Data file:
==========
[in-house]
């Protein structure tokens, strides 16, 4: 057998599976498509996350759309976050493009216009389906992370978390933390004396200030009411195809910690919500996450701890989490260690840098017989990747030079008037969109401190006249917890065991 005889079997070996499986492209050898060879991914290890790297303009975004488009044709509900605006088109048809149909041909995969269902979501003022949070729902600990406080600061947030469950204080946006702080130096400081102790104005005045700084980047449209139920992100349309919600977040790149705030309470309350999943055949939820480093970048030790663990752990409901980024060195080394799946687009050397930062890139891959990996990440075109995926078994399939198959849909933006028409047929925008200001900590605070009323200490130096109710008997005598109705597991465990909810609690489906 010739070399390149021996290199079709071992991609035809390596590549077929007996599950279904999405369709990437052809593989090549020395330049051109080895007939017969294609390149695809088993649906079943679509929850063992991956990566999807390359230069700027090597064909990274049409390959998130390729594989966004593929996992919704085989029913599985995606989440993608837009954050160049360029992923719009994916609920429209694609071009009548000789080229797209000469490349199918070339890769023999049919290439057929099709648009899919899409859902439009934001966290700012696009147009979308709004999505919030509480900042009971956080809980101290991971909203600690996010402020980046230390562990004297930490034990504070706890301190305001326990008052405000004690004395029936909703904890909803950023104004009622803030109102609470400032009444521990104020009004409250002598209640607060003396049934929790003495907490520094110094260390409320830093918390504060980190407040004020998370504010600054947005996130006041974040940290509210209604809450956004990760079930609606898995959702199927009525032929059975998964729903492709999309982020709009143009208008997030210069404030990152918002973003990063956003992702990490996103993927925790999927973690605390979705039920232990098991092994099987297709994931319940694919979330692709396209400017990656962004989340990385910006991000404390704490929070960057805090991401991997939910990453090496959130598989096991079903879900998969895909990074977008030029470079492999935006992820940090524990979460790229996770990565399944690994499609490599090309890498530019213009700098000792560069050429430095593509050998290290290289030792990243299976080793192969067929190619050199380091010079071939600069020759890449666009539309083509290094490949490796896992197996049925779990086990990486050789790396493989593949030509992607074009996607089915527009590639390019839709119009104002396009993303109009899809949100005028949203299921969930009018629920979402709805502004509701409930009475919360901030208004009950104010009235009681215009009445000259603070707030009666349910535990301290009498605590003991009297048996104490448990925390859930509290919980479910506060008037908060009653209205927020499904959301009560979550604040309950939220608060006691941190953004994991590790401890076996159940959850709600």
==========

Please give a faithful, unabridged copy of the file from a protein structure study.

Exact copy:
[in-house]
């Protein structure tokens, strides 16, 4: 057998599976498509996350759309976050493009216009389906992370978390933390004396200030009411195809910690919500996450701890989490260690840098017989990747030079008037969109401190006249917890065991 005889079997070996499986492209050898060879991914290890790297303009975004488009044709509900605006088109048809149909041909995969269902979501003022949070729902600990406080600061947030469950204080946006702080130096400081102790104005005045700084980047449209139920992100349309919600977040790149705030309470309350999943055949939820480093970048030790663990752990409901980024060195080394799946687009050397930062890139891959990996990440075109995926078994399939198959849909933006028409047929925008200001900590605070009323200490130096109710008997005598109705597991465990909810609690489906 010739070399390149021996290199079709071992991609035809390596590549077929007996599950279904999405369709990437052809593989090549020395330049051109080895007939017969294609390149695809088993649906079943679509929850063992991956990566999807390359230069700027090597064909990274049409390959998130390729594989966004593929996992919704085989029913599985995606989440993608837009954050160049360029992923719009994916609920429209694609071009009548000789080229797209000469490349199918070339890769023999049919290439057929099709648009899919899409859902439009934001966290700012696009147009979308709004999505919030509480900042009971956080809980101290991971909203600690996010402020980046230390562990004297930490034990504070706890301190305001326990008052405000004690004395029936909703904890909803950023104004009622803030109102609470400032009444521990104020009004409250002598209640607060003396049934929790003495907490520094110094260390409320830093918390504060980190407040004020998370504010600054947005996130006041974040940290509210209604809450956004990760079930609606898995959702199927009525032929059975998964729903492709999309982020709009143009208008997030210069404030990152918002973003990063956003992702990490996103993927925790999927973690605390979705039920232990098991092994099987297709994931319940694919979330692709396209400017990656962004989340990385910006991000404390704490929070960057805090991401991997939910990453090496959130598989096991079903879900998969895909990074977008030029470079492999935006992820940090524990979460790229996770990565399944690994499609490599090309890498530019213009700098000792560069050429430095593509050998290290290289030792990243299976080793192969067929190619050199380091010079071939600069020759890449666009539309083509290094490949490796896992197996049925779990086990990486050789790396493989593949030509992607074009996607089915527009590639390019839709119009104002396009993303109009899809949100005028949203299921969930009018629920979402709805502004509701409930009475919360901030208004009950104010009235009681215009009445000259603070707030009666349910535990301290009498605590003991009297048996104490448990925390859930509290919980479910506060008037908060009653209205927020499904959301009560979550604040309950939220608060006691941190953004994991590790401890076996159940959850709600």